Active Schools: Skelmersdale (AS:Sk) – Intervention approaches to promote primary school physical activity in a high deprivation community


Student thesis: Doctoral Thesis


Participation in physical activity (PA) during childhood, particularly PA of a moderate to vigorous intensity, is important for many aspects of physical and psychological health. Numerous barriers can prevent children from engaging in PA during their free time. Therefore, schools are important settings for providing children with opportunities to engage in health enhancing PA. There is a need for school-based PA strategies which can be ‘self-sustained’ by schools. The main aim of this thesis was to explore intervention approaches which had no or limited financial cost and were implemented by existing school staff structures with the aim of promoting primary school PA in a low socio-economic status community. Chapter 4 (Study 1) established that PA levels were low and school-based PA strategies are warranted. Furthermore, the use of multilevel analyses established a range of child- and school-level factors which predict PA participation during segmented school time. Initially, single-component school-based PA strategies were implemented in Chapter 5 (Study 2). Implementation challenges related to space within the school environment, and competing demands of teachers and other members of staff, such as timetable constraints and other additional responsibilities. The active classroom break and daily Born To Move video interventions indicated positive effects on levels of moderate to vigorous PA (MVPA) and sedentary time (ST). Adaptations to the intervention strategies outlined in Chapter 5 (Study 2) were made based on the study findings. They were then combined with four other school-based PA strategies in Chapter 6 (Study 3) in order to implement and evaluate a pilot multi-component school-based PA clustered randomised controlled trial. The Active Schools: 5 Skelmersdale (AS:Sk) multi-component intervention had a significant effect on school day ST (significantly less for intervention children by nine minutes per day compared to control group). Chapter 7 (Study 4) explored how the AS:Sk intervention was implemented in participating schools. Implementation differed between schools and study findings advocate school-based PA strategies that are flexible and adaptable in nature. This thesis contributes to the understanding of feasible and acceptable PA strategies in the school setting. Future research is needed to establish school-based strategies that are effective at increasing MVPA levels.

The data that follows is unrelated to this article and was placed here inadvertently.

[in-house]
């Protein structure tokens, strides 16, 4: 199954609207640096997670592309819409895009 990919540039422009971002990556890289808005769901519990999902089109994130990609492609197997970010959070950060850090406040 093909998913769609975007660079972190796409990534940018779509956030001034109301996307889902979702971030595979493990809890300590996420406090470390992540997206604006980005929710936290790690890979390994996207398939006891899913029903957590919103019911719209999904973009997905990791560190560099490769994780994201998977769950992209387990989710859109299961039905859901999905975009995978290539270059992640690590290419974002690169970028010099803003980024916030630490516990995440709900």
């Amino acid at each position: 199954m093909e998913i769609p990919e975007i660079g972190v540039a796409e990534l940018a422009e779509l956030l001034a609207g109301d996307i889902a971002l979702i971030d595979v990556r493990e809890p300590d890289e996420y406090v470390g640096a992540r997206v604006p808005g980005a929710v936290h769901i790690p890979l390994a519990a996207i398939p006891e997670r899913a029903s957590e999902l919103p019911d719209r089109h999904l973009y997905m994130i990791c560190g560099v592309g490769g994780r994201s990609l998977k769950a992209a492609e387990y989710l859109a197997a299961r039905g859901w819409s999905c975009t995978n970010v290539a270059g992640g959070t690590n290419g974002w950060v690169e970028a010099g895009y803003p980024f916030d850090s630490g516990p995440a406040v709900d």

Date of Award7 Nov 2018
Original languageEnglish
Awarding Institution
  • Edge Hill University
SupervisorSTUART FAIRCLOUGH (Director of Studies) & ROBERT NOONAN (Supervisor)

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